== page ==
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Histological Features of Methylene Blue–Induced Phototoxicity Administered in the Context of Parathyroid Surgery

Maguire, Ciara A. MB BCh, BAO, MRCPI, MRCP*; Sharma, Anup BSc, MS, FRCS; Alarcon, Lida MBBS equiv. FRCPath; Ffolkes, Lorrette MRCP, FRCPath, DipRCPath; Kurzepa, Malgorzata MD; Ostlere, Lucy BSc, MBBS, MD, FRCP*; Samarasinghe, Venura MBChB, MRCP*; Singh, Manuraj MBBS, MRCP, PhD, DipRCPath(Dermpath)*

The American Journal of Dermatopathology: August 2017 - Volume 39 - Issue 8 - p e110–e115
doi: 10.1097/DAD.0000000000000856
Extraordinary Case Report

Abstract: Methylene blue is a chromophore dye known for its photosensitizing properties. It is also administered intravenously as a tracer in parathyroid surgery to identify abnormal glands. We describe 2 cases of acute methylene blue–induced phototoxicity in patients who underwent parathyroidectomy. Both patients developed an acute vesiculopustular inflammatory rash on the anterior neck corresponding to the site exposed intraoperatively to overhanging surgical lights. One of the patients also developed a bulla on her finger at the site of attachment of the oxygen probe. Biopsies were taken from both patients at different time points. The histological findings included destruction of sebaceous glands and deposition of diastase-periodic acid-Schiff–positive hyaline material around dermal blood vessels. These features are similar to those seen in skin treated with photodynamic therapy and systemic photosensitivity disorders such as the porphyrias. The wavelengths of light emitted by the surgical lights and oxygen probe overlap with the absorption spectrum of methylene blue. This resulted in excitation of the systemically administered methylene blue at exposed sites, with resultant local tissue damage and a phototoxic reaction.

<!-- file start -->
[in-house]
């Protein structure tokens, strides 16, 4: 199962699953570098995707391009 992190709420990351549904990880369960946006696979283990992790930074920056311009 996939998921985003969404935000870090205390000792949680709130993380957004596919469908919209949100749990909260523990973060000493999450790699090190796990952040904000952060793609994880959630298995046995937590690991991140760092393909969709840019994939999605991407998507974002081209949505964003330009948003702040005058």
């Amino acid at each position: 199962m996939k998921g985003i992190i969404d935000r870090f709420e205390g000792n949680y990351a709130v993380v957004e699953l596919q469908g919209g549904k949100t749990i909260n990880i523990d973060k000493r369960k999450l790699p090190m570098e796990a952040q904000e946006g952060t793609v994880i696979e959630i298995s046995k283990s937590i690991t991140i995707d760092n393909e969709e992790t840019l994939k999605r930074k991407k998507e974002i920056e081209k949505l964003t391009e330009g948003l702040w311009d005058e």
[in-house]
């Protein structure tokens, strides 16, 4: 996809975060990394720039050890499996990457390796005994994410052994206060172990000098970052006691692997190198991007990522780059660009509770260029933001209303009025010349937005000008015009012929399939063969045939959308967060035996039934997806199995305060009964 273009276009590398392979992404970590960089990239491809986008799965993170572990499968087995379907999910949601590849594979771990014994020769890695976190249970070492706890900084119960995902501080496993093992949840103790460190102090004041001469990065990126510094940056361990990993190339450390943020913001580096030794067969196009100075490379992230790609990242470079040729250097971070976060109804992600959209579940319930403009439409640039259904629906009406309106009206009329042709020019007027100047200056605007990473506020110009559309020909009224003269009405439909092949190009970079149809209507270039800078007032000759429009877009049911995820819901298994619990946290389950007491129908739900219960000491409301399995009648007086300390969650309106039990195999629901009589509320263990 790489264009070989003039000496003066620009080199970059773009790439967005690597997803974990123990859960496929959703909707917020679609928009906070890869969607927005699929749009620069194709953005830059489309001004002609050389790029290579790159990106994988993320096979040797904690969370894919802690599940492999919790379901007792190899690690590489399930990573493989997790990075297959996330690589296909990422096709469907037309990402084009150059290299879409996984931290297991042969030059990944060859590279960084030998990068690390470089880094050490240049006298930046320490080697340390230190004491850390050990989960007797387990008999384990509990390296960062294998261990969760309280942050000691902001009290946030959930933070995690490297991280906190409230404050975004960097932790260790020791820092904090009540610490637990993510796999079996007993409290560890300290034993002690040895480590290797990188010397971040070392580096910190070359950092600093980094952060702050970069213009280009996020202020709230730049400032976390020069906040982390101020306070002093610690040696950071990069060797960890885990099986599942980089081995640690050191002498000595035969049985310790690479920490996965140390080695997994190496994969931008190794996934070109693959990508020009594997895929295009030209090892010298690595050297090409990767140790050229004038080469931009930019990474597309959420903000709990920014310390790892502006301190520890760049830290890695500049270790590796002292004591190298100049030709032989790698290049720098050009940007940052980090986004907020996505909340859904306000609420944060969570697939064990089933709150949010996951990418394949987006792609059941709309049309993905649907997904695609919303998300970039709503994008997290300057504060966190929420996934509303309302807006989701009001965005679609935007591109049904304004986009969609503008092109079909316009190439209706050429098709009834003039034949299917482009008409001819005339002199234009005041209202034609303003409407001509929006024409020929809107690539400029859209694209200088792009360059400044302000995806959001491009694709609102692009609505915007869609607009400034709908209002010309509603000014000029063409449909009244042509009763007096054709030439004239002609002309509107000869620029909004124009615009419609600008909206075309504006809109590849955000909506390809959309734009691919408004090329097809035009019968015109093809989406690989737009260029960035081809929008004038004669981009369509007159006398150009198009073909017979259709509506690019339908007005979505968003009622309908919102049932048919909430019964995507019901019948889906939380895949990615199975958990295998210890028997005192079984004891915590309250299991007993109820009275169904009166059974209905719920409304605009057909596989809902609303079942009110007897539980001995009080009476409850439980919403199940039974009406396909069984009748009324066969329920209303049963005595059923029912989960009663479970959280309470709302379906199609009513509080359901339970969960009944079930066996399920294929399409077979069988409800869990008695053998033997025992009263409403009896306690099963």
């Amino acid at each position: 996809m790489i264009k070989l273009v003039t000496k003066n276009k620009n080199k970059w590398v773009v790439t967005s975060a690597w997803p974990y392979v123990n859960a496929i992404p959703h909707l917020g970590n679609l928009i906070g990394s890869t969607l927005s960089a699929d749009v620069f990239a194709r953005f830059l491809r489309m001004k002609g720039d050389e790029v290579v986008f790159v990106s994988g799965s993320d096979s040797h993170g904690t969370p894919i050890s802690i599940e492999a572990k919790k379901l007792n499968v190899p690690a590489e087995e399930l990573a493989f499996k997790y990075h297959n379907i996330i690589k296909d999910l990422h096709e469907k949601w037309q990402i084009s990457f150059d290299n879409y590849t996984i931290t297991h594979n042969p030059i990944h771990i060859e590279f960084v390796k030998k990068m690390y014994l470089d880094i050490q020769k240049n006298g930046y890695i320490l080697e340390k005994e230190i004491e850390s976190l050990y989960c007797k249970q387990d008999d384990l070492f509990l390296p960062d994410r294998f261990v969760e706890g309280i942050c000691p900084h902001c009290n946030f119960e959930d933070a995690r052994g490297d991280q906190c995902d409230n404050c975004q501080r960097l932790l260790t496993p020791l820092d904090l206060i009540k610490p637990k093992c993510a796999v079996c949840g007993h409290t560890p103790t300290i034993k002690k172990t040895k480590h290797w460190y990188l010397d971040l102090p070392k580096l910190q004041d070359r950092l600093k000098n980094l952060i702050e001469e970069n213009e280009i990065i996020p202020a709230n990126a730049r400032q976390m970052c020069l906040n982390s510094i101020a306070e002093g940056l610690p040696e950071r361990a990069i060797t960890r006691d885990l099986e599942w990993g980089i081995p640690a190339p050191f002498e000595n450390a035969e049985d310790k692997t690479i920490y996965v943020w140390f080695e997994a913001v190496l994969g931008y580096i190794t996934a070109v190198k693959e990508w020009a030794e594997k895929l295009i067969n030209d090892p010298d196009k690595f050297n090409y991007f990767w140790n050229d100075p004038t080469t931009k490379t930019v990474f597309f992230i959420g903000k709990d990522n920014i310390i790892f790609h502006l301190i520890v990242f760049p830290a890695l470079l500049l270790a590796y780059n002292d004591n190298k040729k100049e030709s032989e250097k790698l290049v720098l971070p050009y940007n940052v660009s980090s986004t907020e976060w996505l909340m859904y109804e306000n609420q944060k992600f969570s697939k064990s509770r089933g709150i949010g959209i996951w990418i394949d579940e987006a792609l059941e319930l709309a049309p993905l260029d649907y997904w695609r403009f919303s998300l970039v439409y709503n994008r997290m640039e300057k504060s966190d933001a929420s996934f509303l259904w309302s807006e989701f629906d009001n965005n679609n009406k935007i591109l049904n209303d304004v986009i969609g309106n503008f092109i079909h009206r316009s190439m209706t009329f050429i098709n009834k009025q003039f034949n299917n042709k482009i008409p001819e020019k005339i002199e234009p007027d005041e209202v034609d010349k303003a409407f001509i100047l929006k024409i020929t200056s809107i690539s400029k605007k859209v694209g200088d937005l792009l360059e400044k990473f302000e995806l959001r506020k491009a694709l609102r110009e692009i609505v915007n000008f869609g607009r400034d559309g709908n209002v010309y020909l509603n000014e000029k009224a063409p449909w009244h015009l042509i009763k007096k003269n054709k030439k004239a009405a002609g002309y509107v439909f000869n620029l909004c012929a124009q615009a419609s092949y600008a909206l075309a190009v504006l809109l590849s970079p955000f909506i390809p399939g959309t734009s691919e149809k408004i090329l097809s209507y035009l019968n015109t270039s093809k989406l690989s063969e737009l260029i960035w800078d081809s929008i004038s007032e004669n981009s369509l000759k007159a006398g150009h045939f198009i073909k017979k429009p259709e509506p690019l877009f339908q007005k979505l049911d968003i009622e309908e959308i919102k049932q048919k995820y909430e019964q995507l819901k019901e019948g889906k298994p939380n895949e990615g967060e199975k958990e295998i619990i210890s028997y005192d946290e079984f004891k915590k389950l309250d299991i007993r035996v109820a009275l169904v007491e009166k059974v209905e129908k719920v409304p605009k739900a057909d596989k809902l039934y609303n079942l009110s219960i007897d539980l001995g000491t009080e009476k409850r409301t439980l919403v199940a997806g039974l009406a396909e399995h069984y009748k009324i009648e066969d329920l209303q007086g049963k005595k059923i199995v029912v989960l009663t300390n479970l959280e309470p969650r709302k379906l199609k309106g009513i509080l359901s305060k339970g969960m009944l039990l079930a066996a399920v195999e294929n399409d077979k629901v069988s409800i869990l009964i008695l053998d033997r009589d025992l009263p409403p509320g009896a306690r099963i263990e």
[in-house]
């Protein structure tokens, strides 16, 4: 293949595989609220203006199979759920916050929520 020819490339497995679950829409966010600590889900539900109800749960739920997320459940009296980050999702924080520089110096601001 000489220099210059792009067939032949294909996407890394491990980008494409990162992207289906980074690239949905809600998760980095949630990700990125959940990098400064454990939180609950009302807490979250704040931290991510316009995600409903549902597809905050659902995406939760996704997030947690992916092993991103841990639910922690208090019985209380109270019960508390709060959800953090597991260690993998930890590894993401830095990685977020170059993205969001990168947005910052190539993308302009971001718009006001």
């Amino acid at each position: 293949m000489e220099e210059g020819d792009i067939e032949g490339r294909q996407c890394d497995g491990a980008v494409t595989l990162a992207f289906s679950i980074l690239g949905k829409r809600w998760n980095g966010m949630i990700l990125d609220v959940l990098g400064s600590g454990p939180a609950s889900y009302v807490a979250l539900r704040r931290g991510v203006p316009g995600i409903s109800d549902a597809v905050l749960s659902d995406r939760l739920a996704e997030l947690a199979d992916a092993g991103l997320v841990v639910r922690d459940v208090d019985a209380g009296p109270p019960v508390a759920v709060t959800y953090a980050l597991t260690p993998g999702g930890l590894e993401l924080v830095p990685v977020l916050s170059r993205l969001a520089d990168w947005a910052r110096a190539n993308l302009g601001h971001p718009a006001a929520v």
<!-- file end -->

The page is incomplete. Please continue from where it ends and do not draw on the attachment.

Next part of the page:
Departments of *Dermatology,

Breast and Endocrine Surgery, and

Cellular Pathology, St George's University Hospital, London, United Kingdom.

Reprints: Manuraj Singh, MBBS, MRCP, PhD, DipRCPath(Dermpath), Department of Dermatology, St George's University Hospital, Blackshaw Road, London SW17 0QT, United Kingdom (e-mail:

The authors declare no conflicts of interest.

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